ICMP Facilitates Launch of Syrian-Led Policy Coordination Group for Missing Persons

Photo: Families for Freedom

The Hague, 25 February 2021 – A Syrian Policy Coordination Group (PCG) that will work to develop recommendations for a policy framework for a future missing person process in Syria, recently established with the support of the International Commission on Missing Persons (ICMP), held an introductory meeting today.

The group’s 25 Syrian members include families of the missing, legal experts, human rights defenders, members of the Syrian Constitutional Committee, and civil society representatives residing inside and outside Syria.  International experts offer support as advisors and subject matter experts. ICMP acts as both the secretariat and facilitator of the group’s work.  The goal of the PCG is to develop a strategic policy framework to influence the development of domestic, regional and international mechanisms to find the many Syrians who are missing, both within and outside of Syria.

In today’s online meeting, group members discussed previous policy discussions facilitated by ICMP, which are outlined in  an ICMP report titled ‘Accounting for Missing Persons is an Investment in Peace: Policy Process With Syrian Civil Society and Families of the Missing’ . That report sums up a year of ICMP-facilitated policy discussions among Syrian civil society organizations and partners, discussions that ended with a set of recommendations that included the establishment of the PCG.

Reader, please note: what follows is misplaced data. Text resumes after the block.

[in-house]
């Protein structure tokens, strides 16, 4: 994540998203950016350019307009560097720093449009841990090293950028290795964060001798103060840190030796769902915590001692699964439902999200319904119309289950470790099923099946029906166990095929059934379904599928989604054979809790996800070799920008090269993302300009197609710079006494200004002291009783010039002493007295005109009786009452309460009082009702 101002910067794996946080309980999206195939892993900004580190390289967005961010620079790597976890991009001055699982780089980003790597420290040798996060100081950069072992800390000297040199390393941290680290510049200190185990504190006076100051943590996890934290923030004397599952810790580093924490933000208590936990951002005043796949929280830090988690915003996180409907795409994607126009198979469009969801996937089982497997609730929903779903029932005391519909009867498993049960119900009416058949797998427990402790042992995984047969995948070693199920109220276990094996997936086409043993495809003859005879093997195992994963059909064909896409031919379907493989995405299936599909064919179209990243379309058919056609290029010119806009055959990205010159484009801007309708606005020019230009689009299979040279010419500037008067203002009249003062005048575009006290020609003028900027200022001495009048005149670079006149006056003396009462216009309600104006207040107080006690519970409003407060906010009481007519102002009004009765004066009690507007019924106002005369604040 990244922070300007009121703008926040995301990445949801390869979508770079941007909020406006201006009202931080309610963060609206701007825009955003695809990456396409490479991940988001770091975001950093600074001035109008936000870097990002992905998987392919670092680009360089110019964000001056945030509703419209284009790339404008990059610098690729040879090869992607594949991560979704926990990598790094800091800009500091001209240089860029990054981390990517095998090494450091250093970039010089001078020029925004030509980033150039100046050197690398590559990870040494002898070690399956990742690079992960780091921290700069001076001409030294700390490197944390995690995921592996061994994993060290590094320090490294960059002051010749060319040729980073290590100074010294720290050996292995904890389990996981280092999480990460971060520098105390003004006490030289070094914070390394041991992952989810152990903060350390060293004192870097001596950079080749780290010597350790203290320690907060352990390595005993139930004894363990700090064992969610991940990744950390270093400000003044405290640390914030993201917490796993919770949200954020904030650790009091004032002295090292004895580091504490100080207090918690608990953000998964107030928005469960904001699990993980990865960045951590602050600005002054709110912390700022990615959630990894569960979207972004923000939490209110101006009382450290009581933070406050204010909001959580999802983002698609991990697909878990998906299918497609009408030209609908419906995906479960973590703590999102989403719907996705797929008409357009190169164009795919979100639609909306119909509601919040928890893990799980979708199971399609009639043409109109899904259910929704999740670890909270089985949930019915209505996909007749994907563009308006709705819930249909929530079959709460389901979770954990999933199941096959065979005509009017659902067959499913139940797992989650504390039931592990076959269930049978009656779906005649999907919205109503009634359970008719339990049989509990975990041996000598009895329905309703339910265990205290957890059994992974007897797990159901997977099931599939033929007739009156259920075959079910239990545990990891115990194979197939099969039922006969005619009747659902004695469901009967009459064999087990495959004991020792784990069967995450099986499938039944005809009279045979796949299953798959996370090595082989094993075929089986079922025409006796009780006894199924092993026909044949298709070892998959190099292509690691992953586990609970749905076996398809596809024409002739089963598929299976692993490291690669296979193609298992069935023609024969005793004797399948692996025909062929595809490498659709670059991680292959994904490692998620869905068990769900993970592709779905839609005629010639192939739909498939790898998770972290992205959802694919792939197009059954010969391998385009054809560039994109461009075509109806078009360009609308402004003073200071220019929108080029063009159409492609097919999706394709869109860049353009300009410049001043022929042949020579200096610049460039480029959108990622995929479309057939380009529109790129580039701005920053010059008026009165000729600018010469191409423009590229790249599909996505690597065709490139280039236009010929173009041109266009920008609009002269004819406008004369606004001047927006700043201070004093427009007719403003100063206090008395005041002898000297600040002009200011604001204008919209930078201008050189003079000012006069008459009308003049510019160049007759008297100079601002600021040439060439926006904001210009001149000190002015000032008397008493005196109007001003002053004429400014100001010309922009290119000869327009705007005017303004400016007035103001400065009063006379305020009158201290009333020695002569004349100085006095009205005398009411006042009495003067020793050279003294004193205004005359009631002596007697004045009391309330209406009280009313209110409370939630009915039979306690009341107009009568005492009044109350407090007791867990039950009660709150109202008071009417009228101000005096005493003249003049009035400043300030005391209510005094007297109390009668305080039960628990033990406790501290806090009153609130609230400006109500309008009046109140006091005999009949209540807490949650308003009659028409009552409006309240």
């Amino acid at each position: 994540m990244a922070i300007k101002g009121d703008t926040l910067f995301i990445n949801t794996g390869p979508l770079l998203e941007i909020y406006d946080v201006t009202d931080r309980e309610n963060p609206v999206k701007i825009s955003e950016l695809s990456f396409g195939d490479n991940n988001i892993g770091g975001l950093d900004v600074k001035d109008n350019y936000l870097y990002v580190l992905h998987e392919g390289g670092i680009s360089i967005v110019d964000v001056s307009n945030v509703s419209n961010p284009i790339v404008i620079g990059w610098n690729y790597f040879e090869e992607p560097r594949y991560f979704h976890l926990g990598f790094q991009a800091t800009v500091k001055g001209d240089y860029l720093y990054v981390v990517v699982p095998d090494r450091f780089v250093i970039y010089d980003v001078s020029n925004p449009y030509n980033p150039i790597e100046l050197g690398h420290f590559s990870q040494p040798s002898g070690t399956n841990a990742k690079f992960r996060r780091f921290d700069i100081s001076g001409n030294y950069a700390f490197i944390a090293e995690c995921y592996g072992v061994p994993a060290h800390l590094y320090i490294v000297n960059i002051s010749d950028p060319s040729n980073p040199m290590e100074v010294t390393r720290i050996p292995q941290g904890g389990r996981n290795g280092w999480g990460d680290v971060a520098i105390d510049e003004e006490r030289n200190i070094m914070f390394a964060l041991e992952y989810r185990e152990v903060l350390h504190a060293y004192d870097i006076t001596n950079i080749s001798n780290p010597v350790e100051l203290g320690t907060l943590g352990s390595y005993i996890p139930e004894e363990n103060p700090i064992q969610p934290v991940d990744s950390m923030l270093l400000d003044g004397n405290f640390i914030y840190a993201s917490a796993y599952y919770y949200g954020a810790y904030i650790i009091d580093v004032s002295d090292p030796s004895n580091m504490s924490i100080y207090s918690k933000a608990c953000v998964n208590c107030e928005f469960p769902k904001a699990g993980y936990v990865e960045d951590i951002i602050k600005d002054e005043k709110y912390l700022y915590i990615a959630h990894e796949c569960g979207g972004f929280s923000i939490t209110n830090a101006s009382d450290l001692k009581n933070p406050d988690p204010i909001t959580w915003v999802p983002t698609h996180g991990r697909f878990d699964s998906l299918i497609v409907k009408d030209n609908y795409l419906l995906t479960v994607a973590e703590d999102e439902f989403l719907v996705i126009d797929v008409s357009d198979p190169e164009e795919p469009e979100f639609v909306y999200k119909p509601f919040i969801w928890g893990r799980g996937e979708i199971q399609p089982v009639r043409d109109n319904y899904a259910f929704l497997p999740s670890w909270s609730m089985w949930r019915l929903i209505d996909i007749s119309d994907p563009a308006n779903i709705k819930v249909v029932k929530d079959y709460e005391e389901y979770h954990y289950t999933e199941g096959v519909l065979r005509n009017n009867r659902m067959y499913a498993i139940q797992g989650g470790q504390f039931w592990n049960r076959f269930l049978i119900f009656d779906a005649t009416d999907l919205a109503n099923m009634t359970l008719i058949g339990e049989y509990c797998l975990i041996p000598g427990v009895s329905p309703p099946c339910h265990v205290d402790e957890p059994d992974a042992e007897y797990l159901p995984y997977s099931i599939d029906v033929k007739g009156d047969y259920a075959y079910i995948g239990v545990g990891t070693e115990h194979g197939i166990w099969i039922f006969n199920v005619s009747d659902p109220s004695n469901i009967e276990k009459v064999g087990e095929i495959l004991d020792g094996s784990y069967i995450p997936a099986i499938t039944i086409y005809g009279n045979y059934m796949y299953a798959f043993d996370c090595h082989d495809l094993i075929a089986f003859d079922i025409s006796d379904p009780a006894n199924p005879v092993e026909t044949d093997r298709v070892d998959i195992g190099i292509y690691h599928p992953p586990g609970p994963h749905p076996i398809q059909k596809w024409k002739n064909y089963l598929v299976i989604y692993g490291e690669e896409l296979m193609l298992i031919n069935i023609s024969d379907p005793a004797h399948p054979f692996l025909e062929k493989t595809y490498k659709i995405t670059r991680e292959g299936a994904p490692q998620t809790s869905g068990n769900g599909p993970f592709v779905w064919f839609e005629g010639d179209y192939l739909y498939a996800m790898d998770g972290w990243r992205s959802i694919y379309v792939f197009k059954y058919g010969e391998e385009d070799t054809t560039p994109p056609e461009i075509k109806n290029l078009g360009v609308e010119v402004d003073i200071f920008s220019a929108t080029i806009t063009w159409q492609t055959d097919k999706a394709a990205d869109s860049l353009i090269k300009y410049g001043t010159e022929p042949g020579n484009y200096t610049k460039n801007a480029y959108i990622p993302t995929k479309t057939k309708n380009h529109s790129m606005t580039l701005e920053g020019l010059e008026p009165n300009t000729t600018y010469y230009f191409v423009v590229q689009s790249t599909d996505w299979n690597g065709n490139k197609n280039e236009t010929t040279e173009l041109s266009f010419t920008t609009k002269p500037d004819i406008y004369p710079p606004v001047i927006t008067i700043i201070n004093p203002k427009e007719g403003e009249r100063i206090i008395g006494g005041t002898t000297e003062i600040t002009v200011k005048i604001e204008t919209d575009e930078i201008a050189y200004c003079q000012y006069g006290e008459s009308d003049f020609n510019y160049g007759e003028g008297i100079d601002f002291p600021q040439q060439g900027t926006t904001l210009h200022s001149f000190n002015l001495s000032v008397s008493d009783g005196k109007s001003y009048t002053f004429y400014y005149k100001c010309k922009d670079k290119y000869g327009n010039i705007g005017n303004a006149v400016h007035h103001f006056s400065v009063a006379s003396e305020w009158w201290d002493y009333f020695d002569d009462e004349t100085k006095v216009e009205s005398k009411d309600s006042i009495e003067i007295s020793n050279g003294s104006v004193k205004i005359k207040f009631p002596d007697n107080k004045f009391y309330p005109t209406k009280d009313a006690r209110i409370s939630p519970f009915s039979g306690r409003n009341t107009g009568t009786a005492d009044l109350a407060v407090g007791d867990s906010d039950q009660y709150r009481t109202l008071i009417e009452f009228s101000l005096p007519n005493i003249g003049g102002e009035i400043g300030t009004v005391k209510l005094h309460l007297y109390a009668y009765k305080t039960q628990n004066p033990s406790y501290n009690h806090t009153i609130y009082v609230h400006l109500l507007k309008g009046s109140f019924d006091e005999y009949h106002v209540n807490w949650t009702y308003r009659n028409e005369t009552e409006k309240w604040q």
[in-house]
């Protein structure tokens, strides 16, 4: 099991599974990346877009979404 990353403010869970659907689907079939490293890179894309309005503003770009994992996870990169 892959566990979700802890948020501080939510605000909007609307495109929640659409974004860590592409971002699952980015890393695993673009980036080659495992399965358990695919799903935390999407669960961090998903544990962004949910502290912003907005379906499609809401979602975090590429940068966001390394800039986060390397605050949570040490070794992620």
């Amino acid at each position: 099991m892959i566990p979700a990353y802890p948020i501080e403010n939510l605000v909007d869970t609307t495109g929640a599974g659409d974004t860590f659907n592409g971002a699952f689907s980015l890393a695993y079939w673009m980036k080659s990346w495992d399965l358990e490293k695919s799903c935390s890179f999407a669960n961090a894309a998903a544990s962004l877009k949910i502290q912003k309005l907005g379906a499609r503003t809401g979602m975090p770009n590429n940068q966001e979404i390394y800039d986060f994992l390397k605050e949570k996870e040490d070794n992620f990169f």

The PCG aims to develop broad recommendations and a policy framework for a future official Syrian missing persons process, which include the development of purpose-specific legislation and institutions and measures for reparations for families of the missing, as well as an examination of the issues of detention, data processing and protection, and operational matters in relation to mass graves.

A 2021 UN report estimates that 100,000 persons are missing because of the current conflict in Syria. In addition, the country has a legacy of missing and disappeared persons cases linked to human rights abuses and other causes that occurred prior to the decade-long conflict, and Syrians who have fled the fighting have gone missing along migratory routes.

In their meeting today, PCG members discussed challenges, lessons learned, opportunities and ways forward in the missing persons process, and outlined policy priorities and modalities for the group’s work in the coming 18 months.

Group members noted the need to take immediate actions on the issue of the missing and develop innovative policies and strategies that are both immediate and longer term.

“The issue of the missing is the most important current issue in the Syrian conflict; the world needs to act to end the agony of the disappeared and their families,” one group member said in the meeting, held under Chatham Rules.

ICMP Director-General Kathryne Bomberger welcomed the group’s inaugural meeting.

“The establishment of the PCG is a key step in work that aims to secure justice for the missing and their families. The group will lay the groundwork for a sustainable missing persons process in a future Syria that includes the use of a central repository of information on missing Syrians,” she said, adding that central repositories are key to successful missing persons programs. “The current repository on Syrian missing and disappeared persons cases, held on ICMP’s secure servers, contains information on almost 18,000 Syrian missing and disappeared persons cases, and the number is growing.”

ICMP’s support to the group is financed by the European Union as part of its ongoing support to ICMP’s Syria/MENA program.

About ICMP

ICMP is a treaty-based international organization that seeks to ensure the cooperation of governments and others in locating missing persons from conflict, human rights abuses, disasters, organized crime, migration, and other causes, and to assist them in doing so. ICMP also supports the work of other organizations in their efforts, encourages public involvement in its activities and contributes to the development of appropriate expressions of commemoration and tribute to the missing.

Contact ICMP